By Mark Kinver
Science and environment reporter, BBC News
Technology has made modern vessels very efficient at landing fish
There is fresh hope that the world's depleted fisheries can be saved from collapse, says a team of researchers.
They said that efforts introduced to halt overfishing in five of the 10 large marine ecosystems they examined were showing signs of success.
A combination of measures - such as catch quotas, no-take zones, and selective fishing gear - had helped fish stocks recover, they added.
Details of the two-year study by 21 marine scientists appear in Science.
However, the team warned, a large percentage of the world's fisheries remained unmanaged, so much work still had to be done to halt the damage caused by overfishing.
The authors said the study, which looked at key fisheries in Europe, North America and New Zealand, had two goals:
The first was to examine current trends in fish stocks, while the second was to identify what tools had been used in attempts to replenish fish numbers.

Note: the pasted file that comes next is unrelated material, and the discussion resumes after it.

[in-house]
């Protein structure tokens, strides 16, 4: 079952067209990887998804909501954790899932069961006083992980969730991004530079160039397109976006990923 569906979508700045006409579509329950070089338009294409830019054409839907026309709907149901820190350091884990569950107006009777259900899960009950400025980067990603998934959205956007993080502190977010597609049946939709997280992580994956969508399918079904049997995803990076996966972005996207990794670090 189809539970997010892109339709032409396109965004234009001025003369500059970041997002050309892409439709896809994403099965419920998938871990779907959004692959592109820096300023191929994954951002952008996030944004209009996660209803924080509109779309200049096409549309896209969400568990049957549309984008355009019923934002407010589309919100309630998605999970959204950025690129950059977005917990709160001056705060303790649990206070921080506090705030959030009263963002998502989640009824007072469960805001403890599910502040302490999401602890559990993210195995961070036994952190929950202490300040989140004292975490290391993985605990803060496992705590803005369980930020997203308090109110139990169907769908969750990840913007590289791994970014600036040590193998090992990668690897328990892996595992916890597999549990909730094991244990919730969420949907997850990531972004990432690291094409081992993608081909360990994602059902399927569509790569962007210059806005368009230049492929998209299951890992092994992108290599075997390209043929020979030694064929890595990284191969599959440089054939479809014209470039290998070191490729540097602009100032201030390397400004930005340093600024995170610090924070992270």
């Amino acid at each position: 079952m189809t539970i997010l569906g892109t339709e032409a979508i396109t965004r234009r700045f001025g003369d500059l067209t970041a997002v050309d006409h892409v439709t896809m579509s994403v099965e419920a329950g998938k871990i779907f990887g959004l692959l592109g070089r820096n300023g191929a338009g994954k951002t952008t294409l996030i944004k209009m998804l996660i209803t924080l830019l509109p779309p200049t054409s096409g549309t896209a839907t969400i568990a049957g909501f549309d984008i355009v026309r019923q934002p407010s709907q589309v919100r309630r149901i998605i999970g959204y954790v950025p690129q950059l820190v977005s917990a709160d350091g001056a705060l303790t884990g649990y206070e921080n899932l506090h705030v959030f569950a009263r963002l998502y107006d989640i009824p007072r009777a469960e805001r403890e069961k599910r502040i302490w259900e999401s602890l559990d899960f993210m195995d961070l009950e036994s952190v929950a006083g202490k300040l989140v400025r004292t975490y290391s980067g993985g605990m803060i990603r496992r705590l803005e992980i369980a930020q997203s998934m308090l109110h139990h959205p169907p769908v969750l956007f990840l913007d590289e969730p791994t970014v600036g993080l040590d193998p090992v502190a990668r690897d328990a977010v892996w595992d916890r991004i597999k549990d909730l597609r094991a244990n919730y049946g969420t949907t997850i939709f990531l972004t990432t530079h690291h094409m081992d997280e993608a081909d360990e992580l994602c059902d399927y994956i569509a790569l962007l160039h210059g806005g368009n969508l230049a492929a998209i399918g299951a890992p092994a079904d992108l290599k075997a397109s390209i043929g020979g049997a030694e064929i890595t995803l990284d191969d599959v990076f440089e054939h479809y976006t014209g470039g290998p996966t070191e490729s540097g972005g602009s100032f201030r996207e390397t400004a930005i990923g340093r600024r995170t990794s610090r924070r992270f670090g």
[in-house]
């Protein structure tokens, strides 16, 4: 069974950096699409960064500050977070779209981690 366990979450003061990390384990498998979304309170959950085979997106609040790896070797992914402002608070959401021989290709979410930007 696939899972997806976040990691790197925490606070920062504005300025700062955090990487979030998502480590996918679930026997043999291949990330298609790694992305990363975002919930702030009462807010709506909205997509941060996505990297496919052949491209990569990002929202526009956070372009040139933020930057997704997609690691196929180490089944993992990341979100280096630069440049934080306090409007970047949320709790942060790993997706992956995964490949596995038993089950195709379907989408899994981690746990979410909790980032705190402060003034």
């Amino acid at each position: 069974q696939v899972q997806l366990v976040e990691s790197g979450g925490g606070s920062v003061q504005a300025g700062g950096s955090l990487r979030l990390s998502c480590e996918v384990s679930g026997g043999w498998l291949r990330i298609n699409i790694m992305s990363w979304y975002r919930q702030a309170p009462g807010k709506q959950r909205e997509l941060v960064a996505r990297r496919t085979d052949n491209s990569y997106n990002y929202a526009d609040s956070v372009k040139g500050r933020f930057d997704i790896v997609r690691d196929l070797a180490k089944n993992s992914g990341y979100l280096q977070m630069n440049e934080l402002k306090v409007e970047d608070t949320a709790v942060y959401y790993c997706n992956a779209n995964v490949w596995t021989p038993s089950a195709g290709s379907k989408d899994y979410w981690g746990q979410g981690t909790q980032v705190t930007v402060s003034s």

Fisheries that are tightly managed are showing signs of recovery
"This was a little like a crime scene investigation for overfishing," said lead author Boris Worm, a marine biologist from Dalhousie University, Canada.
"We wanted to find out what were the tools that had been used to adjust exploitation rates and reduce the pressure on fish stocks," said Dr Worm.
"This allowed us to perform not only a much more in-depth assessment of fishery trends, but also - for the first time - to quantify the trends of exploitation rates, which is the proportion of fish removed from the ecosystem each year," explained Dr Worm.
"This is really quite a big step forward because the exploitation rate is the primary driver of depletion and collapse, just as CO2 is the primary driver of climate change."
However, he added that the exploitation rate was the one factor that could be adjusted by direct human intervention, such as introducing management practices.
The authors observed: "Some of the most spectacular rebuilding efforts have involved bold experimentation with closed areas, [fishing] gear restrictions and new approaches to catch allocations and enforcement."
But they warned that the signs of recovery should not be interpreted by policymakers as a sign that all was well beneath the waves.
The majority of fisheries were still in trouble, and were not being managed or regulated properly.
But Dr Worm said that the team's "watershed paper" offered a blueprint for sustainable fishing.
"It clearly shows what needs to be done to not only avoid fisheries collapse, but to actually rebuild fish stocks and ecosystems."